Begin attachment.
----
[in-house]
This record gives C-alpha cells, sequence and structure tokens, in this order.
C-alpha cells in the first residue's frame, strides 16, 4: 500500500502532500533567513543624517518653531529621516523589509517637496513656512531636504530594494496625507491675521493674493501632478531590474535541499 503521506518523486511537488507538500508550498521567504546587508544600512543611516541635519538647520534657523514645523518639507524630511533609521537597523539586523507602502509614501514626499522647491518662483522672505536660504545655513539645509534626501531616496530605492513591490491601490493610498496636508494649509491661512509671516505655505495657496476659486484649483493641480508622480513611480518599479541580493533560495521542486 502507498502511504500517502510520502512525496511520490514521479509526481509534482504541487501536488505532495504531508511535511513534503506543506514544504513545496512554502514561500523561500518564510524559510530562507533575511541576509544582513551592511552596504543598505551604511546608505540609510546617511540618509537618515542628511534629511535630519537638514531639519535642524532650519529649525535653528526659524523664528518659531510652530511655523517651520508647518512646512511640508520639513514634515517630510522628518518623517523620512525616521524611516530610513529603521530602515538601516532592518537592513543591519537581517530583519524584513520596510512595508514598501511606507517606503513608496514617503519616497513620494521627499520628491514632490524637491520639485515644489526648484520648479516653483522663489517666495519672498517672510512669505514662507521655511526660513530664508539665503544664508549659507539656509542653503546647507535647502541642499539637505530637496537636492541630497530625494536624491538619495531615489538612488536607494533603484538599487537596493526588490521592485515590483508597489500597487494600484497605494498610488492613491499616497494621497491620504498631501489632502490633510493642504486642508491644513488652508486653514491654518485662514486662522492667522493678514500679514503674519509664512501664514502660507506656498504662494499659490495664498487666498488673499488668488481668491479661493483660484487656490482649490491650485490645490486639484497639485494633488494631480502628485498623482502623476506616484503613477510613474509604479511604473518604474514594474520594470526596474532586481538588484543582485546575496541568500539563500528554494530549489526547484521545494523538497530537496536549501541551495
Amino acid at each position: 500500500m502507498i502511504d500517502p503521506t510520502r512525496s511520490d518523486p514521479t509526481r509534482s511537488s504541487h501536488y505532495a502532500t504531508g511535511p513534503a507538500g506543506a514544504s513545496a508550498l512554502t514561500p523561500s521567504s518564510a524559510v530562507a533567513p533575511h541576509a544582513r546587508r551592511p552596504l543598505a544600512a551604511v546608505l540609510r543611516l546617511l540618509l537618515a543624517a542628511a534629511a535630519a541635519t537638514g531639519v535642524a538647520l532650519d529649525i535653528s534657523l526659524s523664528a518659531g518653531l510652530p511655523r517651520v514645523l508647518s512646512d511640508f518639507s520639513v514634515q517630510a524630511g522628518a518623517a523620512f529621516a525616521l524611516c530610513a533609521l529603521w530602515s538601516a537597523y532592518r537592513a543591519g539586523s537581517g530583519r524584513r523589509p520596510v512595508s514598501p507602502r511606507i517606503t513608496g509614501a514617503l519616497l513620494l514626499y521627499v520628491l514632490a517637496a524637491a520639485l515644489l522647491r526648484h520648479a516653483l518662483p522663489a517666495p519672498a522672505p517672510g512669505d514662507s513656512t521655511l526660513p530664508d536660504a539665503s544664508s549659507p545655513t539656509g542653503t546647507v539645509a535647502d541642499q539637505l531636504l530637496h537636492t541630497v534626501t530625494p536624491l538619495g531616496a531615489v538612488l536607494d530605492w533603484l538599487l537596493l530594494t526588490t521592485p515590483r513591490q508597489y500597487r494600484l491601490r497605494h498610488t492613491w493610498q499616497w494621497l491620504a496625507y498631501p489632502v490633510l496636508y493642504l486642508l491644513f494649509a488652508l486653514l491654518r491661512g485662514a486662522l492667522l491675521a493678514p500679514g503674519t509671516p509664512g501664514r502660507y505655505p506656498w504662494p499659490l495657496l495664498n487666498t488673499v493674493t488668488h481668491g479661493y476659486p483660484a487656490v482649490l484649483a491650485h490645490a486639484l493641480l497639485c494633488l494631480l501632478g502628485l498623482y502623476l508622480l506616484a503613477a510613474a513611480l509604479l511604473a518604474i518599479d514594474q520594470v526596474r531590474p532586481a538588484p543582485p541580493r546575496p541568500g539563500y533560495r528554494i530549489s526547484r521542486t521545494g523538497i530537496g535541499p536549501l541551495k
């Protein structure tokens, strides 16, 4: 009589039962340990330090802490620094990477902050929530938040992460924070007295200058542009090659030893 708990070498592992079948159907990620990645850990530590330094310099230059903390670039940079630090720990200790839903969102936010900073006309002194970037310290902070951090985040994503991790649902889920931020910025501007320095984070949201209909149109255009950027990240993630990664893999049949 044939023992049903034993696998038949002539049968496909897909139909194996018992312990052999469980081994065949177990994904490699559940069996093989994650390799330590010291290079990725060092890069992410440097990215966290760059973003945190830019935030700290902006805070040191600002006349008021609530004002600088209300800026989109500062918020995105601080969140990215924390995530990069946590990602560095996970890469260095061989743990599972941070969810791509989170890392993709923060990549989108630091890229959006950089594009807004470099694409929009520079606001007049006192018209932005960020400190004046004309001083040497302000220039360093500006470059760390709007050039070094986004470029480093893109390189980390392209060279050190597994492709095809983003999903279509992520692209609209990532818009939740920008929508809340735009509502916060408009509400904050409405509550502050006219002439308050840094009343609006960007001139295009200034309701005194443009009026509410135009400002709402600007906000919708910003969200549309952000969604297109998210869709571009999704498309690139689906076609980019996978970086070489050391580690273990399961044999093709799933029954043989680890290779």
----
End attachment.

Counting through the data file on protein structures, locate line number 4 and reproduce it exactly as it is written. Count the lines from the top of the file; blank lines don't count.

Amino acid at each position: 500500500m502507498i502511504d500517502p503521506t510520502r512525496s511520490d518523486p514521479t509526481r509534482s511537488s504541487h501536488y505532495a502532500t504531508g511535511p513534503a507538500g506543506a514544504s513545496a508550498l512554502t514561500p523561500s521567504s518564510a524559510v530562507a533567513p533575511h541576509a544582513r546587508r551592511p552596504l543598505a544600512a551604511v546608505l540609510r543611516l546617511l540618509l537618515a543624517a542628511a534629511a535630519a541635519t537638514g531639519v535642524a538647520l532650519d529649525i535653528s534657523l526659524s523664528a518659531g518653531l510652530p511655523r517651520v514645523l508647518s512646512d511640508f518639507s520639513v514634515q517630510a524630511g522628518a518623517a523620512f529621516a525616521l524611516c530610513a533609521l529603521w530602515s538601516a537597523y532592518r537592513a543591519g539586523s537581517g530583519r524584513r523589509p520596510v512595508s514598501p507602502r511606507i517606503t513608496g509614501a514617503l519616497l513620494l514626499y521627499v520628491l514632490a517637496a524637491a520639485l515644489l522647491r526648484h520648479a516653483l518662483p522663489a517666495p519672498a522672505p517672510g512669505d514662507s513656512t521655511l526660513p530664508d536660504a539665503s544664508s549659507p545655513t539656509g542653503t546647507v539645509a535647502d541642499q539637505l531636504l530637496h537636492t541630497v534626501t530625494p536624491l538619495g531616496a531615489v538612488l536607494d530605492w533603484l538599487l537596493l530594494t526588490t521592485p515590483r513591490q508597489y500597487r494600484l491601490r497605494h498610488t492613491w493610498q499616497w494621497l491620504a496625507y498631501p489632502v490633510l496636508y493642504l486642508l491644513f494649509a488652508l486653514l491654518r491661512g485662514a486662522l492667522l491675521a493678514p500679514g503674519t509671516p509664512g501664514r502660507y505655505p506656498w504662494p499659490l495657496l495664498n487666498t488673499v493674493t488668488h481668491g479661493y476659486p483660484a487656490v482649490l484649483a491650485h490645490a486639484l493641480l497639485c494633488l494631480l501632478g502628485l498623482y502623476l508622480l506616484a503613477a510613474a513611480l509604479l511604473a518604474i518599479d514594474q520594470v526596474r531590474p532586481a538588484p543582485p541580493r546575496p541568500g539563500y533560495r528554494i530549489s526547484r521542486t521545494g523538497i530537496g535541499p536549501l541551495k